In Defense Of Women Saying ‘Just’ And ‘Sorry’ In The Workplace

It is time for women to stop assuming that the way men speak and conduct business is the right way to do it. Since we are not the problem, maybe we are not the ones who need to change.

“Thank you for calling GrubHub customer care team” a friendly and informal female voice greets me when I call to add naan to the order I had just placed. The automated greeting ends: “And, just a heads-up, your call may be recorded for quality assurance.”

According to Ellen Leanse, the GrubHub greeter should change her message to exclude the word just. Leanse, a former executive at Google, recently penned an article in which she said that women should drop the word “just” from their vocabulary at work. It is a “permission word” according to her, and it’s not “about being polite.”

In describing how she saw the word used, Leanse compared it to women’s compulsive use of the word “sorry” and says that she saw it used to signal deference or subordination. And sometimes it was used to be deceitful. Striking the word, in her option, almost always makes the message clearer and stronger.

I sent the article to my friend Sandy. If you take Route 1 through the Southern states, you will at some point go past the apartment complex that she manages. The apartments are the newest and nicest in the county and for two counties to the south. Keeping a place like that in good repair and making the residents happy is no small feat. Fortunately, Sandy is as tough as nails and twice as sharp.

The funny thing is that no one in the complex would describe Sandy as tough or, God forbid, “pushy.” My bad-ass rebel friend becomes a sweet, simpering, deftly manipulative southern belle when she is at work.

It repulses and enrages Sandy, but she never speaks to her male employees as their boss, or gives them direct instructions. Instead, when she picks up her walkie-talkie to relay a request, she turns into a damsel in distress who is sorry to be such a bother, but she would be “eva so grateful if they would just take a peek at the toilet in 11B.”

It isn’t like she has better options. The men who work at the complex are like many good old boys and have made perfectly clear that they will not “take orders from a woman.” So Patty has to always sound as if she is making a suggestion, or as if they are doing her a favor. She apologizes, simpers, bakes them brownies, and generally treats them like the big old babies that they are. Her job depends on getting them to do their jobs.

So you can imagine how Sandy felt when she read Leanse’s article. I thought my computer might melt from the heated response she sent to me.

And she’s not alone in having a very strong negative reaction. When I posted Leanse’s idea to my Facebook page and asked my readers what they thought, one of my friends saw it as potentially helpful, a form of mentoring. But the majority of the responses pointed out how very privileged Leanse must be if she feels that women who need a paycheck to survive have any real option when it comes to paying at least symbolic homage to patriarchy.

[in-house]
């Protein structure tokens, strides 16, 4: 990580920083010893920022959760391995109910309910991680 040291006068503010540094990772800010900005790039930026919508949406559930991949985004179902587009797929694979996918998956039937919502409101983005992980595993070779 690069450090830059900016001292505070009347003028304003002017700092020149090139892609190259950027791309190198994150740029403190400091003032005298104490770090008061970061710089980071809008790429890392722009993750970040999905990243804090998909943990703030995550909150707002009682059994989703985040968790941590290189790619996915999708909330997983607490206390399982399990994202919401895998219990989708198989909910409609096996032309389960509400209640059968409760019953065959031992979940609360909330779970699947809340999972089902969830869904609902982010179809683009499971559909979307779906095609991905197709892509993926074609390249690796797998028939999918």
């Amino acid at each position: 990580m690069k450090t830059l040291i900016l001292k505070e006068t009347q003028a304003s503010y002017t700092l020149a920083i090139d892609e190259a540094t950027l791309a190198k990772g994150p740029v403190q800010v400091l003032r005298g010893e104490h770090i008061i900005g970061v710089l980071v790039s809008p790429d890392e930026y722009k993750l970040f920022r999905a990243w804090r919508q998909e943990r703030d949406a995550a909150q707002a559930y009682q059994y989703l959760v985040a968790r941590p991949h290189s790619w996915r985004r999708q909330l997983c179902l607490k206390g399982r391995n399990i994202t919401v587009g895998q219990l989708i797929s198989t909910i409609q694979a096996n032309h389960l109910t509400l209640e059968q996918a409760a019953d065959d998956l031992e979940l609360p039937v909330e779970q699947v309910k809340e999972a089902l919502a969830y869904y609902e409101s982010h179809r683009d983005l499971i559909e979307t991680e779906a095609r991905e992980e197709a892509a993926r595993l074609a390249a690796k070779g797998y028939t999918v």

My friend Angie wrote:

We are hostages in a society where we’ve been conditioned that to say things without a buffer will brand us negatively, nearly every social and professional interaction requires us to put on a softness where it wouldn’t be required of a man.

And of course, now we’re being told that it’s so unbecoming to see how meek we’ve been made.

We would never tell a hostage who’d been conditioned to certain behaviors for survival that they should just stop, and just change, and just not do those things.

I agree with Angie. We really have no way of knowing who will bristle at a woman being assertive. The best option for those of us who need our jobs is to walk and speak softly.

But we shouldn’t be debating whether or not it behooves women to adopt male manners. Instead, we should be discussing the underlying assumption of Leanse’s argument. She is saying that male patterns of communication are the right ways to communicate. Softer ways of communication, according to her assumptions, show weakness and are, therefore, inherently undesirable.

As Leanse says, the word “just” is a word of permission. But it is also a word of reassurance. It says, “Hey, I am not here because I want to brow beat you. All that I need is to know when that memo will be ready so that I can plan accordingly.” The GrubHub answering message is a great example of the word “just” as a signal of non-aggression, of saying that this is nothing to be alarmed about.

This brings me to the suggestions of my friend and fellow writer Simon who believes that men should begin adopting words like “just.” I could not agree with him more.

Seeking permission, telegraphing non-aggression, displaying humility—these are all things that men, especially those in corporate leadership positions, should be learning. Female styles of communication are not inherently or even practically wrong or inappropriate. Even Teddy Roosevelt, who believed in brandishing his very large stick, counseled leaders to speak softly.

It is time for us as women to stop assuming that the way men speak and conduct business is the right way to do it. Since we are not the problem, maybe we are not the ones who need to change.

Lynn Beisner writes about family, social justice issues, and the craziness of daily life. Her work can be found on Role Reboot, Alternet, and on her blog: Two Parts Smart-Ass; One Part Wisdom. You can find her on Facebook and Twitter.

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